Matt Archbold graduated from Saint Joseph’s University in 1995. He is a former journalist who left the newspaper business to raise his five children. He writes for the Creative Minority Report.
I didn’t want to be a father. It wasn’t that I had anything against kids. I just didn’t understand the whole melting oooh and aaaaah thing that people did around children.
It’s not that I was against having children. It’s what people seemed to do when they grew up so I figured that at some point I would probably procreate but it was just not something I thought would be all that big of a deal to me. I knew I’d accept the responsibility of loving my children and educating them. I knew it would change what I did but I never expected it to change who I was.
But the real reason I didn’t want to have children was that I didn’t want to become a Tenzing Norgay. You see, everyone knows Sir Edmund Hilary as the conqueror of Mount Everest but a little known sherpa guide Tenzing Norgay was right there with him doing more than his share of the lugging and climbing. He climbed all the way to the top of Everest too. And he saved Hilary’s life on more than one occasion. But Hilary was the star. Norgay was just the Sherpa with him.
You see, I saw myself as the star of my own adventure. My own brand of Sir Edmund Hilary. I’d always been ambitious and after college I worked hard to make a name for myself in journalism. And after just a few years I was a reporter for one of the biggest newspapers in the country. I was doing well. Heck, better than well. I wasn’t just proud of myself I was impressed with myself.
When my wife had our first child I’d like to say everything changed. I’d like to say I looked at my baby’s chubby cheeks and precious blue eyes and my life’s priorities immediately realigned like a magical Rubik’s Cube. But they didn’t. I loved the baby but transform me in my mind from a Hilary into a Norgay? Nope.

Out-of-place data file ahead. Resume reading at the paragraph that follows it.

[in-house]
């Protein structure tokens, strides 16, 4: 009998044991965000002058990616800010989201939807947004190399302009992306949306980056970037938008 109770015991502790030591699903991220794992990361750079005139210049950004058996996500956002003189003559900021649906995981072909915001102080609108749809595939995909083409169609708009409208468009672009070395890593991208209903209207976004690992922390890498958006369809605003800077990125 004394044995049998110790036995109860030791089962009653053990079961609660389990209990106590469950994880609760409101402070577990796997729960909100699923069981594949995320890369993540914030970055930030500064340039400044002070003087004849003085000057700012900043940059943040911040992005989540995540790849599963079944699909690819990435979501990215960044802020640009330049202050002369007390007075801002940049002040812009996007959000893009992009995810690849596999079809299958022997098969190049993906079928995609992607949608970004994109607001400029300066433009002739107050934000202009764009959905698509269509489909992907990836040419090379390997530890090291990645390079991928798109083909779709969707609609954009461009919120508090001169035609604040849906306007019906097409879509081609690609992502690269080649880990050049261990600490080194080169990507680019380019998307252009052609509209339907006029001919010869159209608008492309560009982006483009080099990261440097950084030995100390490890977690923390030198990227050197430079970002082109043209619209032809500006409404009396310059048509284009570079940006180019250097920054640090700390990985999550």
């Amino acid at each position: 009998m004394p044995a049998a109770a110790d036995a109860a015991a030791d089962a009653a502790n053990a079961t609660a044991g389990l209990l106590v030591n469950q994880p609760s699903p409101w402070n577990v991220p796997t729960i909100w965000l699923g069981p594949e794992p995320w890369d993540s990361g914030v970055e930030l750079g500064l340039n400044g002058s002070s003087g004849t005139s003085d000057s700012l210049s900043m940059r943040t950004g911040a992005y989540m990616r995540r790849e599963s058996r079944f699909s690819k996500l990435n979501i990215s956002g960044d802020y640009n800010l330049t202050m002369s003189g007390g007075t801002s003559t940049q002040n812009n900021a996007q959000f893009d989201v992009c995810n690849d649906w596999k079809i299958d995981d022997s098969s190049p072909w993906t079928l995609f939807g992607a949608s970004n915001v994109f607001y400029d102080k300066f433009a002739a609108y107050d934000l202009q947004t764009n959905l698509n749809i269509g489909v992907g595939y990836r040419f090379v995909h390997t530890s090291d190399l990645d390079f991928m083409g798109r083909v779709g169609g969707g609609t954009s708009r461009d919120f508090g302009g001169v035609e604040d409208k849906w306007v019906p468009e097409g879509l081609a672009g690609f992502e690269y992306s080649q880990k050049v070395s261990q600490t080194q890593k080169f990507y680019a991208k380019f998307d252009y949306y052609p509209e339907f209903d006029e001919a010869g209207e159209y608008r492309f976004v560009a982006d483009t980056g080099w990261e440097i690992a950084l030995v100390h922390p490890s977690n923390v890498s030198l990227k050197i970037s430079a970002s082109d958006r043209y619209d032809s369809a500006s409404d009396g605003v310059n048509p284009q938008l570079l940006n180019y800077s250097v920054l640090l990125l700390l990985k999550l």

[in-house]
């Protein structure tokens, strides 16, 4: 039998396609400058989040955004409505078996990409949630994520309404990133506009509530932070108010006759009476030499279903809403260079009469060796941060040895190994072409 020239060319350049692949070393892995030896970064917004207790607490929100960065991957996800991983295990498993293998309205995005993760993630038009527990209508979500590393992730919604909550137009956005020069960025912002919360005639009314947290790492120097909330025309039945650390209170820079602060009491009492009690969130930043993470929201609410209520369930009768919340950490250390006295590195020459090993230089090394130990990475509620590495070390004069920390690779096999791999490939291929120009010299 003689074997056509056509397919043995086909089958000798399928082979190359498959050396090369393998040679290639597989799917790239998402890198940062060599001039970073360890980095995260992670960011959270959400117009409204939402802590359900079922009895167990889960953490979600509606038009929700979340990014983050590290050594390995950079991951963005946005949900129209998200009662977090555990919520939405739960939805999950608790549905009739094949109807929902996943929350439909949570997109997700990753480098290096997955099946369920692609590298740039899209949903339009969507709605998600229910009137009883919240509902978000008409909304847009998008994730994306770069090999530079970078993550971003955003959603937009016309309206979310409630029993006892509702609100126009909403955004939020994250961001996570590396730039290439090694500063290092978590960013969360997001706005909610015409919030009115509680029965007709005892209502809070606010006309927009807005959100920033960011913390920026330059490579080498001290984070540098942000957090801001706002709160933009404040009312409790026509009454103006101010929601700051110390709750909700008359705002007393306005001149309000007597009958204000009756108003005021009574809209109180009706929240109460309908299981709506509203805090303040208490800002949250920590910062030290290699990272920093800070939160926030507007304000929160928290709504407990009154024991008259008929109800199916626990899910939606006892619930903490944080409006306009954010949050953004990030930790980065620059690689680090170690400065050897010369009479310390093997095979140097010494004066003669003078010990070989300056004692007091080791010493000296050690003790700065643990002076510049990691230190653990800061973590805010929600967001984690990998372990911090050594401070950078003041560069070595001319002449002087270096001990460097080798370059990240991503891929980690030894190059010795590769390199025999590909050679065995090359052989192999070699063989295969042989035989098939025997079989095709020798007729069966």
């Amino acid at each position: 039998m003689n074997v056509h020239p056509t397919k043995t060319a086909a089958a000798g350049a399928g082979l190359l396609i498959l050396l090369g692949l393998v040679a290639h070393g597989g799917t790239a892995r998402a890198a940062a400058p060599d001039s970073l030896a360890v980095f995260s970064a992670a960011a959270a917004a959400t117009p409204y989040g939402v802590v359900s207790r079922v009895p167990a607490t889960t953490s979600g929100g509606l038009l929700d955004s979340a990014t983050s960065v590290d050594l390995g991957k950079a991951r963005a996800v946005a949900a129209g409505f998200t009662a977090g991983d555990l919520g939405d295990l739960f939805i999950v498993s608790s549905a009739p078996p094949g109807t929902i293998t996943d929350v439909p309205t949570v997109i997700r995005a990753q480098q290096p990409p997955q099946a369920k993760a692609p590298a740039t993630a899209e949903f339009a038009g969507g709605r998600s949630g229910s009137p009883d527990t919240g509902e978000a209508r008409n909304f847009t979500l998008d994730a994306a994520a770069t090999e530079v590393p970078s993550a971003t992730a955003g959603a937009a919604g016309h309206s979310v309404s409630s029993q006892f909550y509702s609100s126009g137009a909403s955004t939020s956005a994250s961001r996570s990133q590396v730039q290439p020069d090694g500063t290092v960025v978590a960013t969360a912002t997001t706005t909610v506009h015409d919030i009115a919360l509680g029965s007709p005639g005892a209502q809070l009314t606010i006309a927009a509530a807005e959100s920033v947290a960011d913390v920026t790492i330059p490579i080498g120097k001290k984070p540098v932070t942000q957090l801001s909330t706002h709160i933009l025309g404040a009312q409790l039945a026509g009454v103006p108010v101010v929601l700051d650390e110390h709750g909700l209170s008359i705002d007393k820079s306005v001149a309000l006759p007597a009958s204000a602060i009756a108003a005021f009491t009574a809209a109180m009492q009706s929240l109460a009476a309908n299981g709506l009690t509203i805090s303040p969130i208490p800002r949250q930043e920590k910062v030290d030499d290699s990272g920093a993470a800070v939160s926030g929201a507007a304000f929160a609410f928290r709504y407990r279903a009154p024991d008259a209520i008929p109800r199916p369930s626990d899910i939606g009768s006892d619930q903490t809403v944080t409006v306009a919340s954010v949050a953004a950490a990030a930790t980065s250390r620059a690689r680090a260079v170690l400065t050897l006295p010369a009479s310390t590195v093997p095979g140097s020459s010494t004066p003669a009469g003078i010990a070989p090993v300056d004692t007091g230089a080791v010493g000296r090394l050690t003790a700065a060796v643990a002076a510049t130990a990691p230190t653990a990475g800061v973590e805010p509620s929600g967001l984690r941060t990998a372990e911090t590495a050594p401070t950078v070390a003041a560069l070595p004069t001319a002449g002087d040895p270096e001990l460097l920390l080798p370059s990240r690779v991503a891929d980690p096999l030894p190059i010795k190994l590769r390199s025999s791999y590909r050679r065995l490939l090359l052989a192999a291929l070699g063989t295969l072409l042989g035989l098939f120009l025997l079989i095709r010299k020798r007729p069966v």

It didn’t happen all of a sudden. It wasn’t one night staying up late with the baby. It was hundreds. It wasn’t one smile that changed my life, it was a thousand smiles so pure that you yourself become like a child saying “Do it again. Do it again.” And it’s not one tear, it’s all the times they cried and you realized you couldn’t protect them from every hurt imaginable. And that keeps you up at night.
After a year with both my wife and I working full time and struggling with day care I decided to leave the newspaper and stay home with the children. And it was the best decision I’ve ever made in my life. We have five children now and I can safely say that I am a Tenzing Norgay now. I am a Sherpa, guiding my little Sir Hilary’s. That is, if Sir Edmund Hilary was about three feet tall, wore pigtails, needed rides to soccer practice Tuesdays and Thursdays, was confused by multiplication tables, and needed hugs for scraped knees.
But you know, the thing about being Tenzing Norgay that I discovered is that while you are doing the helping, the lugging, and the saving, at some point you find yourself right at the summit. I may not be famous and the journey’s been tough - but I assure you that the view is spectacular.